X-ray quasars, and a distance record

Apr 30, 2012
A Chandra X-ray Observatory image of the nearby galaxy Centaurus A, whose nucleus contains an active supermassive black hole. A new Chandra study of quasars, galaxies with extremely luminous nuclei, has discovered the most distant known X-ray quasar. Credit: NASA/CXC/CfA/R.Kraft et al.

Quasars are thought to be galaxies whose bright nuclei contain massive black holes around which disks are actively accreting matter. The accretion process releases vast amounts of energy, often including a wind, and as a result quasars are among the most powerful energy sources known. Because they are so bright, quasars can be seen even when they are very far away, and this combination of being both highly energetic and located at cosmological distances makes them appealing to astronomers trying to figure out the nature of galactic center black holes (our own Milky Way has one) and the conditions in the early universe that prompt these monsters to form.

No one knows exactly how quasars form, evolve, or generate their stupendous energies. One clue is that star formation in quasars is generally modest, in contrast to star formation in other kinds of luminous galaxies in which it can be responsible for much of the emission. One problem in sorting out the answer has been the lack of a large sample of suitably comparable objects.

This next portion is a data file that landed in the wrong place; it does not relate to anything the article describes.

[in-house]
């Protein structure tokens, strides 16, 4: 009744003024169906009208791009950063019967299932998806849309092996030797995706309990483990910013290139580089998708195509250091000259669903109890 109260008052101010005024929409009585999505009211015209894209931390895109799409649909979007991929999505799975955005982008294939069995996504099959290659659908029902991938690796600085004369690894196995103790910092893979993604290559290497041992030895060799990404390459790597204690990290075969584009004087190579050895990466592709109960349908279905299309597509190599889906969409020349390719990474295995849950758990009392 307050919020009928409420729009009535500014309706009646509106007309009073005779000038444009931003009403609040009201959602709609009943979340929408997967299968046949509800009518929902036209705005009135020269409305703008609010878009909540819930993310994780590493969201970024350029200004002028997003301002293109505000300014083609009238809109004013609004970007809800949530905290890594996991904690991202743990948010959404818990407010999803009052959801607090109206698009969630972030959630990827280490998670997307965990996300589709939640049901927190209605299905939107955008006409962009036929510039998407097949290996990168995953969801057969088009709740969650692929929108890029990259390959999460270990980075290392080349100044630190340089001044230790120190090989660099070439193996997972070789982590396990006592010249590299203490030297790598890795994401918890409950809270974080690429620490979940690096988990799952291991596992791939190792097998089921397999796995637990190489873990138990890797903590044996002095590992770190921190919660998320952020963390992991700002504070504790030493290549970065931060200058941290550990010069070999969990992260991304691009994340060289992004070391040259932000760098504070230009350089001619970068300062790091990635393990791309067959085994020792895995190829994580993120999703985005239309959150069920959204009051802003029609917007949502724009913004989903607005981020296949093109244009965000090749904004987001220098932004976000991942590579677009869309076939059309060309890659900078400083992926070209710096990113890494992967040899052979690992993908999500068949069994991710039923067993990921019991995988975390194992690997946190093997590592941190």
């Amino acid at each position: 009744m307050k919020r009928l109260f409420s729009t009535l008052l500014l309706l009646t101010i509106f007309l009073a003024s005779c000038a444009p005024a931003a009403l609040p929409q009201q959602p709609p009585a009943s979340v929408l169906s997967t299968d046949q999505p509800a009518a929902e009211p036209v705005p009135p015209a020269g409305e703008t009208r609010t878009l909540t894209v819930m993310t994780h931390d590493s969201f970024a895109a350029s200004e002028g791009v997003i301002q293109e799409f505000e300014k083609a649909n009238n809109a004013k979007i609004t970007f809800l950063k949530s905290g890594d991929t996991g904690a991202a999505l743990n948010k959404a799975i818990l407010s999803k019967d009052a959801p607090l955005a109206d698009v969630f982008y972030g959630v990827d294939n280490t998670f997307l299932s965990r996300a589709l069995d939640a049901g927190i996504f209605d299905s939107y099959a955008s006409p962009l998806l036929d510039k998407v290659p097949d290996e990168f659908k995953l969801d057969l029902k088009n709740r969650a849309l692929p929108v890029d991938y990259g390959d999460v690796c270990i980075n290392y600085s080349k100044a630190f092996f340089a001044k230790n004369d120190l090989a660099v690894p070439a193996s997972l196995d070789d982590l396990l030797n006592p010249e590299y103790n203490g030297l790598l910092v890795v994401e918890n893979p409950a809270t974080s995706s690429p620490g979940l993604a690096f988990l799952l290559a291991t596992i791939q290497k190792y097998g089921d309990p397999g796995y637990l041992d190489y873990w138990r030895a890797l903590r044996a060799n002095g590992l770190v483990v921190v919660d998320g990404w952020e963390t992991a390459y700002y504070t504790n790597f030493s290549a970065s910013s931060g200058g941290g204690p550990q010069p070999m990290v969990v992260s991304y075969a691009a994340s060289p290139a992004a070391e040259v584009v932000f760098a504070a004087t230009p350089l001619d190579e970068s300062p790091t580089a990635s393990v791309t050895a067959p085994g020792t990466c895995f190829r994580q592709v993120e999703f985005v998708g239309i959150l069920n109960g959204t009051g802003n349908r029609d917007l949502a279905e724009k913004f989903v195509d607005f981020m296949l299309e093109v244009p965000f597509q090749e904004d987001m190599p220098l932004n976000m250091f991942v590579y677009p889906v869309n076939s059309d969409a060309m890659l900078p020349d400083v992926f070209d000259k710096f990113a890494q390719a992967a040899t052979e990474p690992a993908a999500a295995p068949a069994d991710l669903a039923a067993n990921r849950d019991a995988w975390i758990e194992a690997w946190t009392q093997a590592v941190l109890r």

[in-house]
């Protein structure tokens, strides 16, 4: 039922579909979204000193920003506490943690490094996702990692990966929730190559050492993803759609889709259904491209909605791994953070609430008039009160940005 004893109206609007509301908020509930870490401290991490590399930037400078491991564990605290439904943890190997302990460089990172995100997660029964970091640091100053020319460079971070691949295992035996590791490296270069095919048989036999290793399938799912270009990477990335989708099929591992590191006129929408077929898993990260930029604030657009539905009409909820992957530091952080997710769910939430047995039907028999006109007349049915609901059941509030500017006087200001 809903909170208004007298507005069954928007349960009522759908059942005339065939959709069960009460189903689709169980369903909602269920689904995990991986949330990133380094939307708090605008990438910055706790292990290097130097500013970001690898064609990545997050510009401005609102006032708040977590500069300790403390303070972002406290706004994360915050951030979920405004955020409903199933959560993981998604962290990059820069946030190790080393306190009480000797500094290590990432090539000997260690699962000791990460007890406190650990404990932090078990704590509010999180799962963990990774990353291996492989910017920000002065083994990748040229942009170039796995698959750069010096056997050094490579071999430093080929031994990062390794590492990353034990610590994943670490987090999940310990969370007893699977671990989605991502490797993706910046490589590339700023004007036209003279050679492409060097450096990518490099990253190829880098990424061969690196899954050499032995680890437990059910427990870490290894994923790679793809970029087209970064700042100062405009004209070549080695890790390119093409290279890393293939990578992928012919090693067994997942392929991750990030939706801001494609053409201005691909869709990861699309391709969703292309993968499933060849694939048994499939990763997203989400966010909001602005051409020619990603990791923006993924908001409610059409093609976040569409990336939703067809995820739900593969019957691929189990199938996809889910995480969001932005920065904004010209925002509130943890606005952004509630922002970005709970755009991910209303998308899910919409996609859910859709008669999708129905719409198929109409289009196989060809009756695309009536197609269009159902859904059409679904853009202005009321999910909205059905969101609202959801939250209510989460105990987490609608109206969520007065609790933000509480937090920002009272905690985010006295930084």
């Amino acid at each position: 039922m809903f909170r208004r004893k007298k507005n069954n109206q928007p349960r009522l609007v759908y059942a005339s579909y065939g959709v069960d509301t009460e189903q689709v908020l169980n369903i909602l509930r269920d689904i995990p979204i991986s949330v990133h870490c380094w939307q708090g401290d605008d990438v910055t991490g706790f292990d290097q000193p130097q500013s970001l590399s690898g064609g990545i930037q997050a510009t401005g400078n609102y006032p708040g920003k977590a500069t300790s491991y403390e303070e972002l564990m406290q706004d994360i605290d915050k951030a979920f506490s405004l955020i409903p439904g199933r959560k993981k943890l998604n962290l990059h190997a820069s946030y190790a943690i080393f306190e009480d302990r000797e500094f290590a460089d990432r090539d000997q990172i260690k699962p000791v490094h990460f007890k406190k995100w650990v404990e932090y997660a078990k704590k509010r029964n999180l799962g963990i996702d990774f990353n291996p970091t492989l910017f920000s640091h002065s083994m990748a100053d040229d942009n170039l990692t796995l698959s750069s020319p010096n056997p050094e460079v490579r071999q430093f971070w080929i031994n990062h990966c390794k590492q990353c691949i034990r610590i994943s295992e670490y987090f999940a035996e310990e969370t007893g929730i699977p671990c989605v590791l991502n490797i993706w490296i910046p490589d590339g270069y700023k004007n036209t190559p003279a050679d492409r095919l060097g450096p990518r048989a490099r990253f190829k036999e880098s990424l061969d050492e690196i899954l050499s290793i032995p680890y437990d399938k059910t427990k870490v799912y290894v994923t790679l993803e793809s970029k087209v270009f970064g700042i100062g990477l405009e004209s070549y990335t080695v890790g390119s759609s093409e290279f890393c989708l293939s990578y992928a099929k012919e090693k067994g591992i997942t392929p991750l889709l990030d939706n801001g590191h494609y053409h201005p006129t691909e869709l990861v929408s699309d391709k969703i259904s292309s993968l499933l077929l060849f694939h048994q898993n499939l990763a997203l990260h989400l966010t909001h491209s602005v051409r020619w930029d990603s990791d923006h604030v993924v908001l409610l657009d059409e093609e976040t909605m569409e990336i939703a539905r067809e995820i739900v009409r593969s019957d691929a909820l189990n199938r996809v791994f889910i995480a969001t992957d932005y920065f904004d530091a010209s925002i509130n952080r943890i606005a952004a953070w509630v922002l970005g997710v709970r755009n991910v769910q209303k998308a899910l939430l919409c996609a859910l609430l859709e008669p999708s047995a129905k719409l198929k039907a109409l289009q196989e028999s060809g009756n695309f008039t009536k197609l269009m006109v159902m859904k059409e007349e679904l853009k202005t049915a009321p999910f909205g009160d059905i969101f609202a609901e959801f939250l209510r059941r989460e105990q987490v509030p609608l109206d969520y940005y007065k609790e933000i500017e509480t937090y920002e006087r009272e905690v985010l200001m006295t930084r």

CfA astronomers Markos Trichas, Paul J. Green, Tom Aldcroft, Dong-Woo Kim, Guillermo Torres, and Belinda J. Wilkes, along with a team of colleagues, used the Chandra X-ray Observatory to produce just such a suitable sample. The Chandra Multiwavelength Project (ChaMP) found over 19,000 X-ray sources across a region of the sky as large as 130 full moons. Follow up studies then yielded a set of 1242 X-ray galaxies with high signal-to-noise, wide-ranging optical and - enough data to determine the levels of star formation and cosmic distances for most objects.

The scientists conclude that the powerful quasar wind is probably what is responsible for quenching activity, a conclusion that rules out the alternate suggestion that heating by the accreting material is responsible. The team also reached several other significant conclusions, including the serendipitous discovery that one ChaMP quasar was so far away its light has been traveling for about twelve and one-half billion years -- a new distance record for X-ray quasars.

Explore further: How baryon acoustic oscillation reveals the expansion of the universe

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